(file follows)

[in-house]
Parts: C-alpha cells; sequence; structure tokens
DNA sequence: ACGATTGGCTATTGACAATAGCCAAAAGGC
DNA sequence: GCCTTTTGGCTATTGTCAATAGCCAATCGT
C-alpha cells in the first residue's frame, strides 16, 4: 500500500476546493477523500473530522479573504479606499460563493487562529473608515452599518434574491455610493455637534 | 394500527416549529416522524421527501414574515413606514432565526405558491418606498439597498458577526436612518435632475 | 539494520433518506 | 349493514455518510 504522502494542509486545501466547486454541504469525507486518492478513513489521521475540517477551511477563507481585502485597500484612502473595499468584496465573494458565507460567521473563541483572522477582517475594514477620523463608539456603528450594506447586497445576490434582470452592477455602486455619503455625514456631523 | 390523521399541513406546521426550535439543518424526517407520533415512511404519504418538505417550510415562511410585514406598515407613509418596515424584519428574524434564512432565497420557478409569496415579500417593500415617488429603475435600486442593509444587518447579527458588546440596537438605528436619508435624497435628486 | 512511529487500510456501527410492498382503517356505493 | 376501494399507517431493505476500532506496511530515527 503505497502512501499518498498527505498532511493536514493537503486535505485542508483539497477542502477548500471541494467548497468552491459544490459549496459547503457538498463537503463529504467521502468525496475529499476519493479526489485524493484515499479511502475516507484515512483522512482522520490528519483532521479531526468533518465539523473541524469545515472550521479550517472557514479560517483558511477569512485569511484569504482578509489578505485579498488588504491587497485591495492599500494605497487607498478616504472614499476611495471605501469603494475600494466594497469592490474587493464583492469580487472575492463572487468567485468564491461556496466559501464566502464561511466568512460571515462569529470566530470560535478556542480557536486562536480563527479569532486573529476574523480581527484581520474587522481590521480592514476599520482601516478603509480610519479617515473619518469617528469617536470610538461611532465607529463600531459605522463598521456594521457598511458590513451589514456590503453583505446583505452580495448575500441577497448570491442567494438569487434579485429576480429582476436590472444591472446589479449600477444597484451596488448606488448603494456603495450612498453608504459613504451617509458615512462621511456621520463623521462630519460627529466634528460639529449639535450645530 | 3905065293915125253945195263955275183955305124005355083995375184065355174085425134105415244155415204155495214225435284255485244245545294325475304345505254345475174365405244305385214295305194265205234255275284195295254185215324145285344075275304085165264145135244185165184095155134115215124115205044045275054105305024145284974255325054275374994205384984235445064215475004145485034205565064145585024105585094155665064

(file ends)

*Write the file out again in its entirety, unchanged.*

[in-house]
Parts: C-alpha cells; sequence; structure tokens
DNA sequence: ACGATTGGCTATTGACAATAGCCAAAAGGC
DNA sequence: GCCTTTTGGCTATTGTCAATAGCCAATCGT
C-alpha cells in the first residue's frame, strides 16, 4: 500500500476546493477523500473530522479573504479606499460563493487562529473608515452599518434574491455610493455637534 | 394500527416549529416522524421527501414574515413606514432565526405558491418606498439597498458577526436612518435632475 | 539494520433518506 | 349493514455518510 504522502494542509486545501466547486454541504469525507486518492478513513489521521475540517477551511477563507481585502485597500484612502473595499468584496465573494458565507460567521473563541483572522477582517475594514477620523463608539456603528450594506447586497445576490434582470452592477455602486455619503455625514456631523 | 390523521399541513406546521426550535439543518424526517407520533415512511404519504418538505417550510415562511410585514406598515407613509418596515424584519428574524434564512432565497420557478409569496415579500417593500415617488429603475435600486442593509444587518447579527458588546440596537438605528436619508435624497435628486 | 512511529487500510456501527410492498382503517356505493 | 376501494399507517431493505476500532506496511530515527 503505497502512501499518498498527505498532511493536514493537503486535505485542508483539497477542502477548500471541494467548497468552491459544490459549496459547503457538498463537503463529504467521502468525496475529499476519493479526489485524493484515499479511502475516507484515512483522512482522520490528519483532521479531526468533518465539523473541524469545515472550521479550517472557514479560517483558511477569512485569511484569504482578509489578505485579498488588504491587497485591495492599500494605497487607498478616504472614499476611495471605501469603494475600494466594497469592490474587493464583492469580487472575492463572487468567485468564491461556496466559501464566502464561511466568512460571515462569529470566530470560535478556542480557536486562536480563527479569532486573529476574523480581527484581520474587522481590521480592514476599520482601516478603509480610519479617515473619518469617528469617536470610538461611532465607529463600531459605522463598521456594521457598511458590513451589514456590503453583505446583505452580495448575500441577497448570491442567494438569487434579485429576480429582476436590472444591472446589479449600477444597484451596488448606488448603494456603495450612498453608504459613504451617509458615512462621511456621520463623521462630519460627529466634528460639529449639535450645530 | 3905065293915125253945195263955275183955305124005355083995375184065355174085425134105415244155415204155495214225435284255485244245545294325475304345505254345475174365405244305385214295305194265205234255275284195295254185215324145285344075275304085165264145135244185165184095155134115215124115205044045275054105305024145284974255325054275374994205384984235445064215475004145485034205565064145585024105585094155665064